Oil Affecting Fuel Economy

Posted by PS Energy Group on Sep 27, 2016 10:00:00 AM

Fuel OilThere are many areas fleet mangers and owners can focus on to maximize fuel efficiency. From improving driver behavior—to reducing engine idling and speed, ensuring proper tire pressure—to lowering vehicle weight, improving aerodynamics—to leveraging a telematics solution—all can help fleets save at the pump and positively impact the bottom line. And with estimates for fuel costs as high as 40 percent of a fleet’s operating costs, a little fuel efficiency can go a very long way down the savings highway.


The Lowdown on Lower Viscosity Oils

Another key area fleet mangers and owners should consider including in their fuel efficiency strategy is engine oil, or more specifically, switching from heavier, mineral-based oils to lower viscosity oils.

According to a recent Confidence Report from the North American Council for Freight Efficiency (NACFE) and Carbon War Room, fleets that switch to lower viscosity engine oils can increase fuel savings by as much as 1.5 percent, with top end estimates from fleets and oil companies coming in even higher.

Additionally, the report revealed that 5W-30 and 10W-30 engine oils—both the current CJ-4 or the CK-4 (available December 2016)—can replace the 15W-40 oils that are used in many trucks and can increase fuel savings between .5 and 1.5 percent. The report also estimated that the FA-4 variant (available December 2016) of the PC-11 oils could increase fuel savings by another 0.4 to 0.7 percent on top of the CJ-4 or CK-4 oils.

While the fuel efficiency benefits of lower viscosity oils are one reason to consider switching engine oils, another is extended drains, which can help make up the 30 to 40 percent premium of lower viscosity oils. For example, one fleet that was included in the NACFE report that made the switch to lower viscosity oil extended its drain interval by 20,000 miles.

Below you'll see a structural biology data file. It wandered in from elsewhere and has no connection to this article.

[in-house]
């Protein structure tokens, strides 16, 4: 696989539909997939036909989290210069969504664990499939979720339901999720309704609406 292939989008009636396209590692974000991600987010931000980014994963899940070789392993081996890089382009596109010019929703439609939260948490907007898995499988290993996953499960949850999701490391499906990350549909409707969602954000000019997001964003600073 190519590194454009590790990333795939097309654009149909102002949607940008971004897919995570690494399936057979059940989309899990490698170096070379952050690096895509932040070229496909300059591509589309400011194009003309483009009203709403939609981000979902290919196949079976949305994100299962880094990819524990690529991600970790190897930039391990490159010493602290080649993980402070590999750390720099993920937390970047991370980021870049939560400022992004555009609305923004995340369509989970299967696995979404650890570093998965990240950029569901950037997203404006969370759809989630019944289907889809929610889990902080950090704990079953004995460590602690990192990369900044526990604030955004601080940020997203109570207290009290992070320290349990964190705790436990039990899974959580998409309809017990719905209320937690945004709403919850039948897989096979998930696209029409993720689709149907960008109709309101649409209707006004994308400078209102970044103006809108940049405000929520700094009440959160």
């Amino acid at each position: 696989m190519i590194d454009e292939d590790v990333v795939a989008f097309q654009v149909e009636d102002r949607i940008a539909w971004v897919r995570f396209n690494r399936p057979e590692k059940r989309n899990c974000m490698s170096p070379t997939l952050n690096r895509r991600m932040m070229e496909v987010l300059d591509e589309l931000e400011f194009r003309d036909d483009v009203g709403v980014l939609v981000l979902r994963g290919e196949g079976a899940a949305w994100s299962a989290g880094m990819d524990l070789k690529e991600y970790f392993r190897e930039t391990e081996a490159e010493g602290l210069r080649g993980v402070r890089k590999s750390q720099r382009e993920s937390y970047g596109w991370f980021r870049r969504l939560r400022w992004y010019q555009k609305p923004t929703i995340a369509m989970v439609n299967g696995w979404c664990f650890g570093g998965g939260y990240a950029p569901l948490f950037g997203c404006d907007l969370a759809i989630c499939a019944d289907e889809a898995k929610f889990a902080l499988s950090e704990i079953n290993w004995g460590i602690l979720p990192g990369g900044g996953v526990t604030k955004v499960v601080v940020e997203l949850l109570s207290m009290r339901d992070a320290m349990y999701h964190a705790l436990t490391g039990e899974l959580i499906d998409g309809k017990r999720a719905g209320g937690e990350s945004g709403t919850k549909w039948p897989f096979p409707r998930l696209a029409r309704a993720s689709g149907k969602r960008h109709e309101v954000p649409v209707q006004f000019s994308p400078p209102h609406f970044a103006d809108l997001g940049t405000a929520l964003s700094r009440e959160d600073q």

Careful Consideration is Critical

The NACFE report found that as far back as 2003 fleets have been ramping up their investment in lower-viscosity lubricants. The adoption rate however is another story, with even the most efficient fleets only recently exceeding 40 percent, and the industry as a whole at only about 20 percent.

There are a number of reasons for this not exactly impressive rate, since switching to lower viscosity oils is not without its challenges—including higher maintenance costs over the lifetime of the switch and compatibility issues with older engines. Lower viscosity advocates at a recent Chevron PC-11 panel discussion, however, claim the benefits will cover the extra costs.

Regardless, switching to a fuel-efficient lower viscosity oil is not something to rush into without doing your homework. To that end, let’s look at some key considerations to take into account before deciding whether it’s time for an oil change.

  • Talk with Your OEM—Any engine oil change needs to be endorsed by your OEM and if your engine is under warranty, you need to make sure you are not putting it in jeopardy. No one knows your engine better than your OEM and they have knowledge of their engines used in various environments and with a variety of oils.
  • Talk to Lubricant Manufacturers—The more you know, the easier it is to make a decision. Manufacturers can supply you with information and results from tests conducted on engine oils in a range of conditions and variety of engine types.
  • Understand Possible Problems—Changing viscosity grade can trigger a low-pressure warning, which could cause the engine to power down. Again, talk with your OEM. They’ll know which engine types are likely to experience this issue and can help you with a solution.
  • Make a Plan—Having a transition plan is key and should be based on information from your OEM and lubricant providers. Test a few vehicles with lower viscosity oils. Make sure to select a group that is representative of how your vehicles are used, so you can better determine where the greatest benefits are and if there are areas where switching is a move that is beneficial to your bottom line.
  • Check Out Oil Specification—Ensure that oils meet industry specifications required by your OEM. Keep in mind that quality lower viscosity diesel engine oils meet the key API and OEM specifications.

Adding lower viscosity oils to your fuel efficiency strategy can lead to significant savings for your fleet. But don’t just jump on board. The road to success is paved with proper planning and careful thought.

Tags: Fleet Management



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